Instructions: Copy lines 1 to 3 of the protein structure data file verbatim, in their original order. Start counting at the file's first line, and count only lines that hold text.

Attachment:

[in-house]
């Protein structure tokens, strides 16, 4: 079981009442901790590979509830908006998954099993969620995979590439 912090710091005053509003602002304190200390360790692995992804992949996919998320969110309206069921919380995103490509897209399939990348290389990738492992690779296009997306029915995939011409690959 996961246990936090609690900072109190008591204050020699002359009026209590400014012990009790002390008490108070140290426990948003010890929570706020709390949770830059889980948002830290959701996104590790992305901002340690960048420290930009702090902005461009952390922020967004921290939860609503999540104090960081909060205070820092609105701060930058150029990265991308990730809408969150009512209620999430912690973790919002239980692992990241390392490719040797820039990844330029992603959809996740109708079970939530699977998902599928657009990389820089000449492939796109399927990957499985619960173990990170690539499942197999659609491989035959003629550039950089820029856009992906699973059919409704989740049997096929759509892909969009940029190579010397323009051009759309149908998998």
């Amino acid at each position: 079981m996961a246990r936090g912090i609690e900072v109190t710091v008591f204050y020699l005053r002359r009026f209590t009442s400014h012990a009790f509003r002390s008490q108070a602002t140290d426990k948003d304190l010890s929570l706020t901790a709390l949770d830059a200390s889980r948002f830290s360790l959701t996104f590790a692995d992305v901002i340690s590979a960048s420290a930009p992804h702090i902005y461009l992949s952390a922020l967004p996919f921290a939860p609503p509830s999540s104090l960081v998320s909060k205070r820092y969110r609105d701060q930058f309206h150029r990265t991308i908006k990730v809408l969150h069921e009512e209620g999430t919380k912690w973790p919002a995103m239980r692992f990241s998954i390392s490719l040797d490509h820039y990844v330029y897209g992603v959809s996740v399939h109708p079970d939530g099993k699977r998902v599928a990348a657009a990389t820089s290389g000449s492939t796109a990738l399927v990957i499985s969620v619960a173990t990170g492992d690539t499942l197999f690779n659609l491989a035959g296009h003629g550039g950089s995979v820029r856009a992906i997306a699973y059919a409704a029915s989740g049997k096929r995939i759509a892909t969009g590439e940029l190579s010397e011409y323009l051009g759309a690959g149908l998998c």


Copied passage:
[in-house]
């Protein structure tokens, strides 16, 4: 079981009442901790590979509830908006998954099993969620995979590439 912090710091005053509003602002304190200390360790692995992804992949996919998320969110309206069921919380995103490509897209399939990348290389990738492992690779296009997306029915995939011409690959 996961246990936090609690900072109190008591204050020699002359009026209590400014012990009790002390008490108070140290426990948003010890929570706020709390949770830059889980948002830290959701996104590790992305901002340690960048420290930009702090902005461009952390922020967004921290939860609503999540104090960081909060205070820092609105701060930058150029990265991308990730809408969150009512209620999430912690973790919002239980692992990241390392490719040797820039990844330029992603959809996740109708079970939530699977998902599928657009990389820089000449492939796109399927990957499985619960173990990170690539499942197999659609491989035959003629550039950089820029856009992906699973059919409704989740049997096929759509892909969009940029190579010397323009051009759309149908998998």
């Amino acid at each position: 079981m996961a246990r936090g912090i609690e900072v109190t710091v008591f204050y020699l005053r002359r009026f209590t009442s400014h012990a009790f509003r002390s008490q108070a602002t140290d426990k948003d304190l010890s929570l706020t901790a709390l949770d830059a200390s889980r948002f830290s360790l959701t996104f590790a692995d992305v901002i340690s590979a960048s420290a930009p992804h702090i902005y461009l992949s952390a922020l967004p996919f921290a939860p609503p509830s999540s104090l960081v998320s909060k205070r820092y969110r609105d701060q930058f309206h150029r990265t991308i908006k990730v809408l969150h069921e009512e209620g999430t919380k912690w973790p919002a995103m239980r692992f990241s998954i390392s490719l040797d490509h820039y990844v330029y897209g992603v959809s996740v399939h109708p079970d939530g099993k699977r998902v599928a990348a657009a990389t820089s290389g000449s492939t796109a990738l399927v990957i499985s969620v619960a173990t990170g492992d690539t499942l197999f690779n659609l491989a035959g296009h003629g550039g950089s995979v820029r856009a992906i997306a699973y059919a409704a029915s989740g049997k096929r995939i759509a892909t969009g590439e940029l190579s010397e011409y323009l051009g759309a690959g149908l998998c």